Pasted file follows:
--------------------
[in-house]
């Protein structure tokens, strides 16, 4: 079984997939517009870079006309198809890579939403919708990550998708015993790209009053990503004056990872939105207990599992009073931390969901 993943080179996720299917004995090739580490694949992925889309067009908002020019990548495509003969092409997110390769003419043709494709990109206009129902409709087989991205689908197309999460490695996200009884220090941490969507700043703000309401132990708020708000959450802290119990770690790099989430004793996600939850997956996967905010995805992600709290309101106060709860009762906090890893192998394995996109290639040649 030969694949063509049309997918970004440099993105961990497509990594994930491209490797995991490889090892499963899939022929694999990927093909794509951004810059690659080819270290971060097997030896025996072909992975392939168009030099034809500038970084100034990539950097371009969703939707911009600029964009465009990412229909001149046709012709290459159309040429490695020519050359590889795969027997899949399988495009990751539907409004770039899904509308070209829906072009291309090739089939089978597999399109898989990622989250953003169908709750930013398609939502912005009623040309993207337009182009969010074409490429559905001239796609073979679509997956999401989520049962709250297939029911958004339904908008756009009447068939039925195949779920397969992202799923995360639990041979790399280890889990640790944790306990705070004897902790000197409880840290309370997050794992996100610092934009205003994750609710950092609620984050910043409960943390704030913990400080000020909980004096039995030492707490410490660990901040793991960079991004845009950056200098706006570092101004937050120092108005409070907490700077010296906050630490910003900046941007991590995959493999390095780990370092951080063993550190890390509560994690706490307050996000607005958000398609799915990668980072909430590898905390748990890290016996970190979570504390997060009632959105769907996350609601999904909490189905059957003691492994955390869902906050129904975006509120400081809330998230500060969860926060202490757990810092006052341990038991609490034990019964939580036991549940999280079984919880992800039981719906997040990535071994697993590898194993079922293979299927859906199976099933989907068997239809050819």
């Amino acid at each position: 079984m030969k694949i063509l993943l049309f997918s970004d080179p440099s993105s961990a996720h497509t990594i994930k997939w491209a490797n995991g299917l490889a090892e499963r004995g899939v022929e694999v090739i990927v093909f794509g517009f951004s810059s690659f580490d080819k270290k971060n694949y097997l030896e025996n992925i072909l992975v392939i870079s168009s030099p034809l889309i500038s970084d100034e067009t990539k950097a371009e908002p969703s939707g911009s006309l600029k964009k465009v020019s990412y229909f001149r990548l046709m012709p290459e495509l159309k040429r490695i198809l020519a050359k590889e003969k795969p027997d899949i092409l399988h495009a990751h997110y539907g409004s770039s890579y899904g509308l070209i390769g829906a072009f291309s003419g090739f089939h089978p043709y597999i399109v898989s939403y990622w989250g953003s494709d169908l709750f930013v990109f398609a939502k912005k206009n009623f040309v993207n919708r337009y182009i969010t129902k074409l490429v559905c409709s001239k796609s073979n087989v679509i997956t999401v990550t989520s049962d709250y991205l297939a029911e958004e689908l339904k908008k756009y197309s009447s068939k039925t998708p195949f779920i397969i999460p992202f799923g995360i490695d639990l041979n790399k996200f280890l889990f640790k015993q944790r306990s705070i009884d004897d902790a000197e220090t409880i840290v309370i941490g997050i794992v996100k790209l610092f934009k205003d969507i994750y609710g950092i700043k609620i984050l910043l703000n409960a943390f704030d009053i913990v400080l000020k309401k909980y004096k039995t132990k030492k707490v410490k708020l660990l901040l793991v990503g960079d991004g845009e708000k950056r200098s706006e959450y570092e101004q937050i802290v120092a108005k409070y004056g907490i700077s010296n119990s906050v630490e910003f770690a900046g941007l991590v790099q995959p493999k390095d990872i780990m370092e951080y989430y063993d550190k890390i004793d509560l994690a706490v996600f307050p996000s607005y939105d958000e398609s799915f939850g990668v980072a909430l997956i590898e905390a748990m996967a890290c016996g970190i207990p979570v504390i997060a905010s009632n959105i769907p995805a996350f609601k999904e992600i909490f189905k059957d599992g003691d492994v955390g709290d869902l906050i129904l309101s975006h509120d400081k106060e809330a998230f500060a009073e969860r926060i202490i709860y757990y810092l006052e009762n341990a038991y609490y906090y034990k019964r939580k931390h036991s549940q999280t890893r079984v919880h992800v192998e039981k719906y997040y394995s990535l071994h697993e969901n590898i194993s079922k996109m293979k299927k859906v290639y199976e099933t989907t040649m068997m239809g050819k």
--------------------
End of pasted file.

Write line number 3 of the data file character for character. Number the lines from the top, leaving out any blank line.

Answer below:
């Amino acid at each position: 079984m030969k694949i063509l993943l049309f997918s970004d080179p440099s993105s961990a996720h497509t990594i994930k997939w491209a490797n995991g299917l490889a090892e499963r004995g899939v022929e694999v090739i990927v093909f794509g517009f951004s810059s690659f580490d080819k270290k971060n694949y097997l030896e025996n992925i072909l992975v392939i870079s168009s030099p034809l889309i500038s970084d100034e067009t990539k950097a371009e908002p969703s939707g911009s006309l600029k964009k465009v020019s990412y229909f001149r990548l046709m012709p290459e495509l159309k040429r490695i198809l020519a050359k590889e003969k795969p027997d899949i092409l399988h495009a990751h997110y539907g409004s770039s890579y899904g509308l070209i390769g829906a072009f291309s003419g090739f089939h089978p043709y597999i399109v898989s939403y990622w989250g953003s494709d169908l709750f930013v990109f398609a939502k912005k206009n009623f040309v993207n919708r337009y182009i969010t129902k074409l490429v559905c409709s001239k796609s073979n087989v679509i997956t999401v990550t989520s049962d709250y991205l297939a029911e958004e689908l339904k908008k756009y197309s009447s068939k039925t998708p195949f779920i397969i999460p992202f799923g995360i490695d639990l041979n790399k996200f280890l889990f640790k015993q944790r306990s705070i009884d004897d902790a000197e220090t409880i840290v309370i941490g997050i794992v996100k790209l610092f934009k205003d969507i994750y609710g950092i700043k609620i984050l910043l703000n409960a943390f704030d009053i913990v400080l000020k309401k909980y004096k039995t132990k030492k707490v410490k708020l660990l901040l793991v990503g960079d991004g845009e708000k950056r200098s706006e959450y570092e101004q937050i802290v120092a108005k409070y004056g907490i700077s010296n119990s906050v630490e910003f770690a900046g941007l991590v790099q995959p493999k390095d990872i780990m370092e951080y989430y063993d550190k890390i004793d509560l994690a706490v996600f307050p996000s607005y939105d958000e398609s799915f939850g990668v980072a909430l997956i590898e905390a748990m996967a890290c016996g970190i207990p979570v504390i997060a905010s009632n959105i769907p995805a996350f609601k999904e992600i909490f189905k059957d599992g003691d492994v955390g709290d869902l906050i129904l309101s975006h509120d400081k106060e809330a998230f500060a009073e969860r926060i202490i709860y757990y810092l006052e009762n341990a038991y609490y906090y034990k019964r939580k931390h036991s549940q999280t890893r079984v919880h992800v192998e039981k719906y997040y394995s990535l071994h697993e969901n590898i194993s079922k996109m293979k299927k859906v290639y199976e099933t989907t040649m068997m239809g050819k």